When the statewide turnout for this fall's municipal elections was announced at an embarrassing 30.67 percent, many attributed it to the freak snowstorm 10 days earlier. Not really.
Turnout in municipal elections has been dropping for two decades, from nearly 55 percent in 1991 steadily down to 36.6 percent in 2009 to this year's anemic number. If the storm was a factor, it wasn't much of one.
Voter turnout in presidential years is much higher, with 78.14 percent of registered voters casting ballots in 2008. What is causing the drop in local elections is both complicated and troubling. Secretary of the State Denise Merrill calls it "a crisis," and she is not wrong. To turn it around, Ms. Merrill faces a twofold challenge.
The first is to make voting less restrictive and open up options such as weekend voting or "no excuse" absentee ballots — letting voters cast votes ahead of time without having to explain why they won't be around on Election Day. Although this would require an amendment to the state Constitution, it may be the easier of the two steps.
The second is to motivate people to participate. This will be more difficult, but it is critically important. Democracy is predicated upon the participation of informed citizens. When voters stay home, they are less likely to get competent or accountable government, which in turn affects the quality of schools, public safety and town services.
A hot local issue, or a compelling candidate, can still get voters out. But it is hard to explain why, to take eastern Connecticut as an example, Hampton and Sprague turned out 63.75 percent and 55.70 percent of their voters, while Sterling, with a turnout belying its name, had only 6.01 percent of its registered voters bother to cast ballots.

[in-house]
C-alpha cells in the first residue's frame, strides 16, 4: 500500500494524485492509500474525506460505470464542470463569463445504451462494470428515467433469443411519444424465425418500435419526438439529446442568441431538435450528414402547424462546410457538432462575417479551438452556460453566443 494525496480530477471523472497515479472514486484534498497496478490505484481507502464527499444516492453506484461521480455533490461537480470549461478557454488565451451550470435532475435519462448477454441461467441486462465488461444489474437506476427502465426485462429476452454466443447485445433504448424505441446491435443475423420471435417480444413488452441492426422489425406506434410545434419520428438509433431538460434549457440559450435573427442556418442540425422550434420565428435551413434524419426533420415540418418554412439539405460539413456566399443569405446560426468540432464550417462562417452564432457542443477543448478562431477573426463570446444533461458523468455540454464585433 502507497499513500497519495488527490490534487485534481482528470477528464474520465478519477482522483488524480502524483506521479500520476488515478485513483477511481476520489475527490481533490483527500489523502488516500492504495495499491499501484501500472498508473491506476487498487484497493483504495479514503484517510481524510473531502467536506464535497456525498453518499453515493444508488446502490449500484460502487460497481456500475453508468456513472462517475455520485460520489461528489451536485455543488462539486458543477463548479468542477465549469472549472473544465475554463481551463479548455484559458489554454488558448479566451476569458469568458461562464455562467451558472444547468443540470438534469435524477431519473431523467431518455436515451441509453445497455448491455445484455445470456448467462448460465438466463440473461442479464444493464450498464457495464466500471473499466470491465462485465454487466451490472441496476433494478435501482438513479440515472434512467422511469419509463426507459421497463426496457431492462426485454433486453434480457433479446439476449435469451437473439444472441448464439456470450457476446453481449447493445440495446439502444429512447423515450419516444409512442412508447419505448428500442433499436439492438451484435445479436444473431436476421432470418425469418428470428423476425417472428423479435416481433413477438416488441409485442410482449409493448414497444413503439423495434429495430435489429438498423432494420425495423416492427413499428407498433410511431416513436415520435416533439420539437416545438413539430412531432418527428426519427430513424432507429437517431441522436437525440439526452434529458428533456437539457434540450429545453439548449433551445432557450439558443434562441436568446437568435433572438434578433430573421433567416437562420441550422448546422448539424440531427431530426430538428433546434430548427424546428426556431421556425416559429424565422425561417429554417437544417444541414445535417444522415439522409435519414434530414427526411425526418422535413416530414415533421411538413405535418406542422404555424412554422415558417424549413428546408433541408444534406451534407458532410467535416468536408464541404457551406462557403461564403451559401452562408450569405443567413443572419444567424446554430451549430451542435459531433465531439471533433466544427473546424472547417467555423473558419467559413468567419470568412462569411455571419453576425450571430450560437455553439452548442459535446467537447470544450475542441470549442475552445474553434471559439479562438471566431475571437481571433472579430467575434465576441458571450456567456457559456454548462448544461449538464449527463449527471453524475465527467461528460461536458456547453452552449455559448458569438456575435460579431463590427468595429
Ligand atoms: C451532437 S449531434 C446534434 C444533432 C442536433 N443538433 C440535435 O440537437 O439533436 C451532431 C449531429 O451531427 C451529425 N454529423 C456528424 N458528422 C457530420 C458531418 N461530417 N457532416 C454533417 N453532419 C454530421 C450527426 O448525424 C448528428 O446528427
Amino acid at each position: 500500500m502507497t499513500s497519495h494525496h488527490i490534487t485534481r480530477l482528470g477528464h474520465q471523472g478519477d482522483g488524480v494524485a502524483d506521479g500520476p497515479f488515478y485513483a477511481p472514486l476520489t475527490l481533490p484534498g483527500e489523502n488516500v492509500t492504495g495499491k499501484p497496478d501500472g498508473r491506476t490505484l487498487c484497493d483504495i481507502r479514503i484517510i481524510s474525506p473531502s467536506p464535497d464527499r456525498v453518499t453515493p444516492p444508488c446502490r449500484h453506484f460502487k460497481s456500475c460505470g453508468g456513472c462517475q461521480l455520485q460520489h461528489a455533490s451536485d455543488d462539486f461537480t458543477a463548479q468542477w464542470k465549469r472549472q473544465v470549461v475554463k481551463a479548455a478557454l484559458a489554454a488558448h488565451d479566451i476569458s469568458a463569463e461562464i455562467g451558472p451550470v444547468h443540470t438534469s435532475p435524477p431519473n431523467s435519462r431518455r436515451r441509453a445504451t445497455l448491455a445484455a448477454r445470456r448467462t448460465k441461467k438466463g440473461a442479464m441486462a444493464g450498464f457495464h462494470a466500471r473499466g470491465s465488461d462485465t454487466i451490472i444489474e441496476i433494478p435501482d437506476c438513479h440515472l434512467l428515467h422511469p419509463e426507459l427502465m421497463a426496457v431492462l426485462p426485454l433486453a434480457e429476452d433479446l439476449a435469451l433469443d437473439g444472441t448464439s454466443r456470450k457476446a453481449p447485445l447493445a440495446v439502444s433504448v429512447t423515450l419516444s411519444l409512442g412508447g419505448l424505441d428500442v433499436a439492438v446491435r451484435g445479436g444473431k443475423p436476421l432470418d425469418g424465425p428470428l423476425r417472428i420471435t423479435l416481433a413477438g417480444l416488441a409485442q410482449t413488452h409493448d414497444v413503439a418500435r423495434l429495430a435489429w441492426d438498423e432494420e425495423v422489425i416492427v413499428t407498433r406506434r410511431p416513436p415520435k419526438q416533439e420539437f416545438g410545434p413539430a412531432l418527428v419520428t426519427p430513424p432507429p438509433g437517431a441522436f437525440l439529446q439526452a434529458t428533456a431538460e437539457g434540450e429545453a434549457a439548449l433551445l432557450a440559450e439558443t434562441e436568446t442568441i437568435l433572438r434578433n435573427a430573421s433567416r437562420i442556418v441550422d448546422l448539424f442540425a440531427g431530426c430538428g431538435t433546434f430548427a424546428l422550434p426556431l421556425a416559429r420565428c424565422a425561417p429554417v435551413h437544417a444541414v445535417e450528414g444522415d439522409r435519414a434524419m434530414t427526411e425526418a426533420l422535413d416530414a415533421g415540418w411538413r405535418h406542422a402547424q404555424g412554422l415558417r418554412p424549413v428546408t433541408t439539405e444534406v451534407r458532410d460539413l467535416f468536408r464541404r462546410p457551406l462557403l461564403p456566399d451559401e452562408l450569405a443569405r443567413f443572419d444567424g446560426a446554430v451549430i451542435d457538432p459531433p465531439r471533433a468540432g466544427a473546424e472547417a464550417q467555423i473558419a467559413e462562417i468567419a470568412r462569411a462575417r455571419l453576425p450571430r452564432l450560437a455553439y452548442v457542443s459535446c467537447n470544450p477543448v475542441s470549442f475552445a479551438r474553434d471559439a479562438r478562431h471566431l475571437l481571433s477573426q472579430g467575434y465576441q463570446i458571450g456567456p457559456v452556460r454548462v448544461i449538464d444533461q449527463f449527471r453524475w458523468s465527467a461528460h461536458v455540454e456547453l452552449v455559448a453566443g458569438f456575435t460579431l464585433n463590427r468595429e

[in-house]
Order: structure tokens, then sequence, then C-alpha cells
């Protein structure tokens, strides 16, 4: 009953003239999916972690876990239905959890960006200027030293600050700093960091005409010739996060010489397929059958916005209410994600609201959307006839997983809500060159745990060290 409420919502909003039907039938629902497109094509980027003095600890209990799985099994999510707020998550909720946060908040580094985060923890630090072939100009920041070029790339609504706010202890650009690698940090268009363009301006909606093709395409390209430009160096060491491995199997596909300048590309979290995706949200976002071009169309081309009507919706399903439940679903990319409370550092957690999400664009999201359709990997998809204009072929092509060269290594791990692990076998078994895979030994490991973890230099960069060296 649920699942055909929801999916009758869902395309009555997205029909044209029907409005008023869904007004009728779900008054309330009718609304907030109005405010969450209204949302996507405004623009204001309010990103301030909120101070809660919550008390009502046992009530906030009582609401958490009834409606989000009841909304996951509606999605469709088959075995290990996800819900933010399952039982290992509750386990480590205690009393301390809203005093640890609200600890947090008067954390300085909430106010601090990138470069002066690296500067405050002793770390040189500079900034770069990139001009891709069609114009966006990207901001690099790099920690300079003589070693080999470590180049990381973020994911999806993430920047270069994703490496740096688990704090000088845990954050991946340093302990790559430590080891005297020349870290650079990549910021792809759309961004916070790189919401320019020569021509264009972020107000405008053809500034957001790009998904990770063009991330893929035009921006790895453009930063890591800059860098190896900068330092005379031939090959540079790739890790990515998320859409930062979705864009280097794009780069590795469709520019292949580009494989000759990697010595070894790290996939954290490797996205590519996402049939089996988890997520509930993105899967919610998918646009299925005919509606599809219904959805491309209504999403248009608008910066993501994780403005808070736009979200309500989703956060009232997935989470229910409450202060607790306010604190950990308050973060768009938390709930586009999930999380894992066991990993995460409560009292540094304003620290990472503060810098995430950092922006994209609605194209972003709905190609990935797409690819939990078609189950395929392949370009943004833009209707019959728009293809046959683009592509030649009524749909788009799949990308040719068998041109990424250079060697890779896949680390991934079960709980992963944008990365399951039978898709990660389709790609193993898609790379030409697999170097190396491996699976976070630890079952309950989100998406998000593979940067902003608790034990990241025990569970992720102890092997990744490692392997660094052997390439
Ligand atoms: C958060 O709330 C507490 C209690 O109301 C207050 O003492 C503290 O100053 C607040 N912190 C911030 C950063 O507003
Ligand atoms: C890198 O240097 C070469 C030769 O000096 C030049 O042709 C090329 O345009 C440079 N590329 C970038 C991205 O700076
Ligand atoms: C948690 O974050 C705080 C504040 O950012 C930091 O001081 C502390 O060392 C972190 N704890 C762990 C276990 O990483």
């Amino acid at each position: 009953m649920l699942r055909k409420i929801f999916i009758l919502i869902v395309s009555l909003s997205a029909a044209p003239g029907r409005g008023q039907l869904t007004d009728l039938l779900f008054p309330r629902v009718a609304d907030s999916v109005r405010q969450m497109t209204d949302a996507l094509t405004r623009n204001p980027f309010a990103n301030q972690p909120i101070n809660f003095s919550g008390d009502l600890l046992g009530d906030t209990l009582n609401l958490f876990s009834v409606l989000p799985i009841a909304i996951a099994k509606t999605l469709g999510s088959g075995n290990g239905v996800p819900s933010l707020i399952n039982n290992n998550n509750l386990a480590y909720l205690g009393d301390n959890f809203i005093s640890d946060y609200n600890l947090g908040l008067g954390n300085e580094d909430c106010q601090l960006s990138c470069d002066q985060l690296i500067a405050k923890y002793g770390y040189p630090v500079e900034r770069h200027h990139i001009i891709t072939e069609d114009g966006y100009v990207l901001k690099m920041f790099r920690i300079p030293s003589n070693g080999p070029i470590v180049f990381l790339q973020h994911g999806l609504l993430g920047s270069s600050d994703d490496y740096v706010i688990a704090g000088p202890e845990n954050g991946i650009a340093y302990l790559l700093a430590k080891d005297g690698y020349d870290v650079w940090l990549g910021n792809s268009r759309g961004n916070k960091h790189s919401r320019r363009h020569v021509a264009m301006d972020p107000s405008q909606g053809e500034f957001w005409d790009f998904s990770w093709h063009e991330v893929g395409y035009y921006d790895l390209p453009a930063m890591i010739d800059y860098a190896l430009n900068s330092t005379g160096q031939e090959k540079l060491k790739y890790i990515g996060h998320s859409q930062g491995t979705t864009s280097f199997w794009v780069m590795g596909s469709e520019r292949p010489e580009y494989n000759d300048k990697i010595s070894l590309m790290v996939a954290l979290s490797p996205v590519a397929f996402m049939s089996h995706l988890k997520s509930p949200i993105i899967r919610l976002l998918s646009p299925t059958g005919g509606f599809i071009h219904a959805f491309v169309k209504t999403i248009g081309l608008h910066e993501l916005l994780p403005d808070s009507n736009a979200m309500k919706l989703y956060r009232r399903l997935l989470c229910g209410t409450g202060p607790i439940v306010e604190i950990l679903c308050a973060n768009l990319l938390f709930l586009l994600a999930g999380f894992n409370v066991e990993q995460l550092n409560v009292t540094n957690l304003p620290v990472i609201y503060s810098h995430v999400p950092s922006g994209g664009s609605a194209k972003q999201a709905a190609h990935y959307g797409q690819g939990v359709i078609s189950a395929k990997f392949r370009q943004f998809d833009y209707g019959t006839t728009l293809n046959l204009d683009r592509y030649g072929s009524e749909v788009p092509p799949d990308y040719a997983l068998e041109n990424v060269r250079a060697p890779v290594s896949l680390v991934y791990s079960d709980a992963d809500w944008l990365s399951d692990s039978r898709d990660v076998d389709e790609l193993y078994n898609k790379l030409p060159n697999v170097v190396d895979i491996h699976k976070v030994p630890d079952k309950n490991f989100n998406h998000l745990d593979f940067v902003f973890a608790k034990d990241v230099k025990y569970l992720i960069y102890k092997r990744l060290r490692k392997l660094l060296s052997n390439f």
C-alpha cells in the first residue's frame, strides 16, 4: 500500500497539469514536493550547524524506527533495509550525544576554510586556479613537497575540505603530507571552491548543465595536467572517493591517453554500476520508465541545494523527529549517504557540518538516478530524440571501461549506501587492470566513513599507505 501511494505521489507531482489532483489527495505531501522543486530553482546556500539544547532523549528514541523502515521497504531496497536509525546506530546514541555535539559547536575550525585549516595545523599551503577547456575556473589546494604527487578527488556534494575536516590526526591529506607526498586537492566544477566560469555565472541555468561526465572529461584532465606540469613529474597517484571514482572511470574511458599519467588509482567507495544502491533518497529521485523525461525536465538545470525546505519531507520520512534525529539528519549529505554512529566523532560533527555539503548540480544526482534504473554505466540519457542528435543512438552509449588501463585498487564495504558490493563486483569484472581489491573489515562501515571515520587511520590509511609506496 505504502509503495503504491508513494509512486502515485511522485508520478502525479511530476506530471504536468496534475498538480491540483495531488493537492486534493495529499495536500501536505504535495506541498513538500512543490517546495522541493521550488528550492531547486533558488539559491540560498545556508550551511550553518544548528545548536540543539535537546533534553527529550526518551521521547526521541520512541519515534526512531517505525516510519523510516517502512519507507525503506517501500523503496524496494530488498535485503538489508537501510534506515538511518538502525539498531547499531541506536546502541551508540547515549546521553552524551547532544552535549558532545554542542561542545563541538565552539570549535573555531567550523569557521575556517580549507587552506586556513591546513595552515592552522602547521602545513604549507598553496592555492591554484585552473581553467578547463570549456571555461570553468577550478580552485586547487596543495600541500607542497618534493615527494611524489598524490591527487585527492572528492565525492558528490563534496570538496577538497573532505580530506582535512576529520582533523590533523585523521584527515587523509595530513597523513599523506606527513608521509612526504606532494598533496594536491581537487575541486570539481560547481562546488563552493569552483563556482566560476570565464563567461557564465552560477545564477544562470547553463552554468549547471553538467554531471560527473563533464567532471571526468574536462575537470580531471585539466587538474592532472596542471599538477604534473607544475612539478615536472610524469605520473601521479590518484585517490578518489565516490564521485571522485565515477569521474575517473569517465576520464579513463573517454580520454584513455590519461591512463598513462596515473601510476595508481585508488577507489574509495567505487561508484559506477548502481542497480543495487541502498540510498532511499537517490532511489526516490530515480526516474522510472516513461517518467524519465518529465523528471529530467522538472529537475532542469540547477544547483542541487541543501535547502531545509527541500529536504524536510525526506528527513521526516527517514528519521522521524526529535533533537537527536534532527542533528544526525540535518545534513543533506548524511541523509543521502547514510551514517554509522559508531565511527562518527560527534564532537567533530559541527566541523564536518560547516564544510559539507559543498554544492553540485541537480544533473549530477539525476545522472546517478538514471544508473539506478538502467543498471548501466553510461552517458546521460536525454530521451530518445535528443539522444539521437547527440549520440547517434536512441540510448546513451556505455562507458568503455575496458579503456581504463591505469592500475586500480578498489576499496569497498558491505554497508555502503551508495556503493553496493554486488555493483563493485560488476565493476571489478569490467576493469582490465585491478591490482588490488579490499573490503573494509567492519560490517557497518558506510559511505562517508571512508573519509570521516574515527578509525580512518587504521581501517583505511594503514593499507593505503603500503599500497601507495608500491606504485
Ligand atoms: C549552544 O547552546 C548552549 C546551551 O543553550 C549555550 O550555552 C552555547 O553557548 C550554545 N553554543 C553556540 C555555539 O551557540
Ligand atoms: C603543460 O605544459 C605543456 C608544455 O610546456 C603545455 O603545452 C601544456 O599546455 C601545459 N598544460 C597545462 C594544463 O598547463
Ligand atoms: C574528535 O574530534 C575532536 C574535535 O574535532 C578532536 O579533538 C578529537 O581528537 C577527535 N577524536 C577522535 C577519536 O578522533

Why Is Turnout Trending Down?
Nationwide, mobility and fewer families with children in school leave many people unconnected to their communities. Voters may be influenced by the often mindless trashing of government by some in the media (and a few in politics). Some people may be tied more closely to a social network rather than to their physical communities.
Whatever the reasons, it's time to fight back. Ms. Merrill said the state is one of the most restrictive when it comes to voting. She said she will push for a constitutional amendment that will put these questions before the legislature, where they can be studied and debated.
Such things as online registration and absentee ballots that don't require the voter to be out of town to use should be adopted easily. The state might work up a pilot project on weekend voting, early voting or "voting centers" — regional voting sites that could save towns money.
But when people want to vote, many more of them seem to find a way. So the greater challenge will be motivation.
Civic engagement involves not only voting, but volunteering, giving to charities, working with neighbors. Ms. Merrill, who pushed for civics education as a state legislator, is involved in a state version of a national project to increase civic participation. The effort has produced a report on the state's civic health in 2011 (see http://1.usa.gov/udbPWm).
It shows that Connecticut residents do very well in giving to charities, fairly well in volunteering and voting, not so well in working with neighbors to solve problems. Participation correlates in most categories to wealth, education level and race. This isn't good; the "two Connecticuts" have to merge. Minority communities are growing and must produce many of tomorrow's civic leaders.
The report was introduced in October and was the subject of a November forum at the Old State House. Ms. Merrill hopes to have more such meetings and pursue new avenues of civic preparation.
Good. Civic engagement is a major issue hiding in plain sight, one that needs our attention.
Reprinted with permission of the Hartford Courant.
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